The patient underwent an excisional biopsy curettage of the tumor from the right second metatarsal base with a concurrent bone graft at the site of excision.
Pathology report was consistent with osteoid osteoma. She was able to gradually increase weight-bearing status with good healing and return to competitive tennis.
This case illustrates the importance of broad differential diagnosis and further evaluation in a patient with symptoms consistent with stress fracture that does not respond to conservative treatment.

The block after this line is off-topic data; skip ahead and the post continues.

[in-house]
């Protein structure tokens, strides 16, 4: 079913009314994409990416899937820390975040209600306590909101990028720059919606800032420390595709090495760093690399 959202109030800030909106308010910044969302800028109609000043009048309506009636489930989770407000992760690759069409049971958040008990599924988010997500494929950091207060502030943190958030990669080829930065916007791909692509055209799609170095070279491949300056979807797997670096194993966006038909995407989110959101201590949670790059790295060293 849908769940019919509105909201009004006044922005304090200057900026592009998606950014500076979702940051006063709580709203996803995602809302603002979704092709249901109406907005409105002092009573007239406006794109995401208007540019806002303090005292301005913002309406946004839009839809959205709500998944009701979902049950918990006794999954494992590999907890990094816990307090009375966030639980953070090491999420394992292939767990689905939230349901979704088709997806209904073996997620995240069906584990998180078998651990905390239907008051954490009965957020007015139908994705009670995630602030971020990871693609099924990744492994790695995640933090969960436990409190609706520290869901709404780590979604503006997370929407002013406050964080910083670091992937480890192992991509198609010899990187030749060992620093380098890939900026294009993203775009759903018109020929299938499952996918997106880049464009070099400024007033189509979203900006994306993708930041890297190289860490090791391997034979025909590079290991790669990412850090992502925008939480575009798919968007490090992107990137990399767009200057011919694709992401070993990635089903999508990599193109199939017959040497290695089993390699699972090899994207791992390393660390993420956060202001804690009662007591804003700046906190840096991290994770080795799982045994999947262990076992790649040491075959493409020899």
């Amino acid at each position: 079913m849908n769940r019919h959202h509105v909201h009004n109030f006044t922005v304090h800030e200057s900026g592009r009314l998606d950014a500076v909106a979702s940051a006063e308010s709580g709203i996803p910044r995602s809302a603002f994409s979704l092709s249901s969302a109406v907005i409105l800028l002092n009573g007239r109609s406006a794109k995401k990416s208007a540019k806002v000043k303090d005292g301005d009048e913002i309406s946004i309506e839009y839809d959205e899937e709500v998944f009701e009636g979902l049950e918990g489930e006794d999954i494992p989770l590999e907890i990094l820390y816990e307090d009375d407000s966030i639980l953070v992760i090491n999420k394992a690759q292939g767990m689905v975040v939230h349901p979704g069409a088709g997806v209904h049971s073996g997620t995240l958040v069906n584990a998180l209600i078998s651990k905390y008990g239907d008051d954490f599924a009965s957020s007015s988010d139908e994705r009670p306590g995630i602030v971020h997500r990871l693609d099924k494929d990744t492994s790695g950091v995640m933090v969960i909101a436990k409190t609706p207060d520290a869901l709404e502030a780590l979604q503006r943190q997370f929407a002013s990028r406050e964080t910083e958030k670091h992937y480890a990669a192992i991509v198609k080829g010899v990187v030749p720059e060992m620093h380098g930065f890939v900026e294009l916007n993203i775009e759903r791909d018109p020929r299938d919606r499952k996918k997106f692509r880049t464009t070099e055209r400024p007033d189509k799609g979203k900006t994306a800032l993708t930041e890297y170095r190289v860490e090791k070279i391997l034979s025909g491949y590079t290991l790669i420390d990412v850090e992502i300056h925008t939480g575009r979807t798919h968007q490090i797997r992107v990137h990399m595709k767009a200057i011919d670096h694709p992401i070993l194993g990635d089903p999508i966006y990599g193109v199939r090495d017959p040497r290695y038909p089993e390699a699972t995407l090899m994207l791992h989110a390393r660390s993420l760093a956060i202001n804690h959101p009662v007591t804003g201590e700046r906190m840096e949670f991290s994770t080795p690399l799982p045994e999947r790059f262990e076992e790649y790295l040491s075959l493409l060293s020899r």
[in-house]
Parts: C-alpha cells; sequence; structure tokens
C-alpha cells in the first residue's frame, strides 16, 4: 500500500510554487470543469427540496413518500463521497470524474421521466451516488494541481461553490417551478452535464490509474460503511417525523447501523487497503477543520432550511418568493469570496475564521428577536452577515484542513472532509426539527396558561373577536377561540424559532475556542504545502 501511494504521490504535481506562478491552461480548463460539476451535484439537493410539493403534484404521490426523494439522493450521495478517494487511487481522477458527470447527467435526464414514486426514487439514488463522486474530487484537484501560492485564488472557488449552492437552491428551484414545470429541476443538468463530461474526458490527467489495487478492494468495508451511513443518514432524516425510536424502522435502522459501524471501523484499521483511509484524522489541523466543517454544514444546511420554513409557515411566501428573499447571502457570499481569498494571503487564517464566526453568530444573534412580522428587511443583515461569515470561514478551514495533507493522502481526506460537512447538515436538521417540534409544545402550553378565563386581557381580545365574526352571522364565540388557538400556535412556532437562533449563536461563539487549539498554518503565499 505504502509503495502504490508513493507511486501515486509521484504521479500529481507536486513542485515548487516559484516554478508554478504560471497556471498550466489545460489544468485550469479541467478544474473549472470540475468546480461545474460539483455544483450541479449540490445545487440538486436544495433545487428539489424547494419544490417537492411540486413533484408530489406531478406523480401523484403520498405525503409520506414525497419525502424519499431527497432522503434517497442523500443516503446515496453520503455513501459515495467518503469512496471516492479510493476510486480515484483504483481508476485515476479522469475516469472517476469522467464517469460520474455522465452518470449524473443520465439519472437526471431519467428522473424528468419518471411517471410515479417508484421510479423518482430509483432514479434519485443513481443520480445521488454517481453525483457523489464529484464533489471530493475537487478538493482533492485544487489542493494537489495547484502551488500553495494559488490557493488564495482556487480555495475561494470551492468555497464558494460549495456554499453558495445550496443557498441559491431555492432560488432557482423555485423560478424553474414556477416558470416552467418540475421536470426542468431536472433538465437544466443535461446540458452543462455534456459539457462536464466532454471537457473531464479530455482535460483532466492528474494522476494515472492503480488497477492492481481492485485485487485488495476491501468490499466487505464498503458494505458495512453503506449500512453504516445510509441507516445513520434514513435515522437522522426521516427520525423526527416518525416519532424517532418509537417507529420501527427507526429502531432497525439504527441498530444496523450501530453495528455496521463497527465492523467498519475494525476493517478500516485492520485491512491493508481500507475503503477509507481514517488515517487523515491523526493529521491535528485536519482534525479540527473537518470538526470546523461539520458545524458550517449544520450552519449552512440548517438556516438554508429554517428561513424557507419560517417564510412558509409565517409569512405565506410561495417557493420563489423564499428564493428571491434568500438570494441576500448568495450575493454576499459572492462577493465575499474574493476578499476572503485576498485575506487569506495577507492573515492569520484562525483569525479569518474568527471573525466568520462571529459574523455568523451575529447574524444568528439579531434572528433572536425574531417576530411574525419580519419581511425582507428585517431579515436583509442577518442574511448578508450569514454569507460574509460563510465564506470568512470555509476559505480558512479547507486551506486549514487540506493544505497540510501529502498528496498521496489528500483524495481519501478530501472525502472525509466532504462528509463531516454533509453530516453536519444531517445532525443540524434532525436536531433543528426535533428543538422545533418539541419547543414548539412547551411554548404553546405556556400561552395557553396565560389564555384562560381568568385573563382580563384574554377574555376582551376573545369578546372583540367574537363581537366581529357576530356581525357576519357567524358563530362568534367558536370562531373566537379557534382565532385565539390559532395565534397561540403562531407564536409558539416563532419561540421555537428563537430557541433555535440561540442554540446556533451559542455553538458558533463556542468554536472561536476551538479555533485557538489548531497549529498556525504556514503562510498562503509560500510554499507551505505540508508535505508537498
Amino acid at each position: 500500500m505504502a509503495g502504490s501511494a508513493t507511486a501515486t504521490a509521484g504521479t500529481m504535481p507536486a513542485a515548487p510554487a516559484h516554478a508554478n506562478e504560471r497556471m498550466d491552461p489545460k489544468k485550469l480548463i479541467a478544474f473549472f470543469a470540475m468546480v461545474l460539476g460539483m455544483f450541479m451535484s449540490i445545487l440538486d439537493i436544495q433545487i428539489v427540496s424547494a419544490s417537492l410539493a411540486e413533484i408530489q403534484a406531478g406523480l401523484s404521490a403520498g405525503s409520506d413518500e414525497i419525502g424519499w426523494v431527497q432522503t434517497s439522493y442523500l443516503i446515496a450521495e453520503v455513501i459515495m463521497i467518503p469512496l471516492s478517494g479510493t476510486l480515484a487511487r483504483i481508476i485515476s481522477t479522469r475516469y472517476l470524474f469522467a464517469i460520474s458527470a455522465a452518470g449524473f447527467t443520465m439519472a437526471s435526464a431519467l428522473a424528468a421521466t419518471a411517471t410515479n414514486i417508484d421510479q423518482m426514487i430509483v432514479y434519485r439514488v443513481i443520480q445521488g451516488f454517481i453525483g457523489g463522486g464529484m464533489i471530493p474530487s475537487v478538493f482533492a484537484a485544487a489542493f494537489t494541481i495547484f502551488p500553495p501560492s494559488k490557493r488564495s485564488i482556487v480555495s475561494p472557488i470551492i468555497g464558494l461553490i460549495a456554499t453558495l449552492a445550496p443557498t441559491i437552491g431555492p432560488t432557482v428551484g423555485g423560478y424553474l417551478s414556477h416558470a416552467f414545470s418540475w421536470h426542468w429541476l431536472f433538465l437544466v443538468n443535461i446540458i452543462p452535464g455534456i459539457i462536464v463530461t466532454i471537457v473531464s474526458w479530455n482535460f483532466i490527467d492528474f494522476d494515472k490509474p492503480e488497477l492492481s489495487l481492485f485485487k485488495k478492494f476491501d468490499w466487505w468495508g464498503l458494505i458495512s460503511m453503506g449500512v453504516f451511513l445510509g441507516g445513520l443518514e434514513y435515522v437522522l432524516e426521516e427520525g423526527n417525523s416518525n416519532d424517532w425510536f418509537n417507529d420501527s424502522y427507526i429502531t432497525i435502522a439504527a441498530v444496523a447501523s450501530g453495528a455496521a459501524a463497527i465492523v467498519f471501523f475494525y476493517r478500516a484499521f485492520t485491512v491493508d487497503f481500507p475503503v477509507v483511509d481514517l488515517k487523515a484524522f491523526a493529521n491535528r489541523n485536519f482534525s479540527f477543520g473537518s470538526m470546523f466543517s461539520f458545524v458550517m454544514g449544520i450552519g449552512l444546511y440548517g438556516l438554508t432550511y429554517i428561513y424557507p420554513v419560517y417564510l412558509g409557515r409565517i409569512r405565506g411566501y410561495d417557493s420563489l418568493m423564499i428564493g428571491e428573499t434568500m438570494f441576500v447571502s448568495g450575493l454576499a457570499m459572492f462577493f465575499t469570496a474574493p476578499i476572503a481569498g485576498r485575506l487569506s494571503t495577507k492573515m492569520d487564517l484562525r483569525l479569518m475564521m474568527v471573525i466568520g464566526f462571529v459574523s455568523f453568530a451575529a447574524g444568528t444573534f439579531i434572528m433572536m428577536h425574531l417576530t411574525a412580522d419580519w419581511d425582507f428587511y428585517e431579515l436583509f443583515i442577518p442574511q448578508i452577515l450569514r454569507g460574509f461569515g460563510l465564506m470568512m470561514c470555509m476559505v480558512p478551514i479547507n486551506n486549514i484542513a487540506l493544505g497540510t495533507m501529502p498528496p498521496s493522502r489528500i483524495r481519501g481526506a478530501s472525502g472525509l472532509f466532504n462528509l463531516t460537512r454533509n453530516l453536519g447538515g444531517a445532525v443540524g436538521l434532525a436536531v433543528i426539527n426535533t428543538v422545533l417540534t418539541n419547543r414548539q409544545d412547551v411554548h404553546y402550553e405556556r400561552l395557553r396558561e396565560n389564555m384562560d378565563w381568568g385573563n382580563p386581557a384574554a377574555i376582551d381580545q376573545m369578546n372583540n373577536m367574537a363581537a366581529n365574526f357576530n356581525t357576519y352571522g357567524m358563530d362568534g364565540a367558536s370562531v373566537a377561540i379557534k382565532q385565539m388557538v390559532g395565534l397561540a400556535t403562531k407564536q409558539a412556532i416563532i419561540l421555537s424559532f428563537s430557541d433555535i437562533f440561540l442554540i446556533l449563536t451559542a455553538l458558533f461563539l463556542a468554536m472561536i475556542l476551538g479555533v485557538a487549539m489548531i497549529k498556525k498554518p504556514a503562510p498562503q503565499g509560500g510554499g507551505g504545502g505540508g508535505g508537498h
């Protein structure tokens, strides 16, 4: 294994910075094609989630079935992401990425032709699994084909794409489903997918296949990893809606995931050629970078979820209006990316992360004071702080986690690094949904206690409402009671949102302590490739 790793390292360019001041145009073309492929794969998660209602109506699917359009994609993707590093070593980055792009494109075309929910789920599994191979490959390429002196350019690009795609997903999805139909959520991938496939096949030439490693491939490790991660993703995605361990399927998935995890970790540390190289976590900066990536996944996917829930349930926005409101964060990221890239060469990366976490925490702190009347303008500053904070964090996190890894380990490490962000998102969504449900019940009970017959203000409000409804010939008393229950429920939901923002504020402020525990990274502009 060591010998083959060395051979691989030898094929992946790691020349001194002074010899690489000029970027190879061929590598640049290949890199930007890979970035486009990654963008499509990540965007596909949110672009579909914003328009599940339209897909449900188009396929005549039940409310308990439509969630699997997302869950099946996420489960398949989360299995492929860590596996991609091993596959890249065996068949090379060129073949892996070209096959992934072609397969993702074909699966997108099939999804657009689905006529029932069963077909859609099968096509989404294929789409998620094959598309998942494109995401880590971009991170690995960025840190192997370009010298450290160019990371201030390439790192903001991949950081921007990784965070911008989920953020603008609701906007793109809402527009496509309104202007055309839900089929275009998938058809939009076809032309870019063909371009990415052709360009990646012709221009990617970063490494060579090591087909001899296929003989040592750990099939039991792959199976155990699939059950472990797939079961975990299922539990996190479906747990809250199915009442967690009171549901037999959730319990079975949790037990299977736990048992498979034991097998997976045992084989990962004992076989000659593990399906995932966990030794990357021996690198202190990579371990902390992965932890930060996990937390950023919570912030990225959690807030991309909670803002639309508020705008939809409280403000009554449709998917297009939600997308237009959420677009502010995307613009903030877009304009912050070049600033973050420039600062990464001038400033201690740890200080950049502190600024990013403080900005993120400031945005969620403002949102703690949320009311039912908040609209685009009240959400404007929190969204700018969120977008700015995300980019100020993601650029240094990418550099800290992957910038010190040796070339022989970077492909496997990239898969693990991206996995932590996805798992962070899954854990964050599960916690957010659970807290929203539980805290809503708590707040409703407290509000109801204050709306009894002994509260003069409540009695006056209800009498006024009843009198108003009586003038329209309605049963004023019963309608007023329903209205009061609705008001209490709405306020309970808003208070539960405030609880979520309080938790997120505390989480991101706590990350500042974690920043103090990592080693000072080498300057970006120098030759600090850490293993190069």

Bone scan and MRI are both accepted options for diagnosis of presumed stress fracture, with the expense and lack of radiation of MRI weighed against less expense but radiation exposure and a 4 hour return visit for bone scan. In this case, the more sensitive MRI would have found the lesion at the time of initial workup. It is not clear in the timing of this case if that would have saved the patient's lost competitive season, but that could have been an important difference in outcome for the patient.
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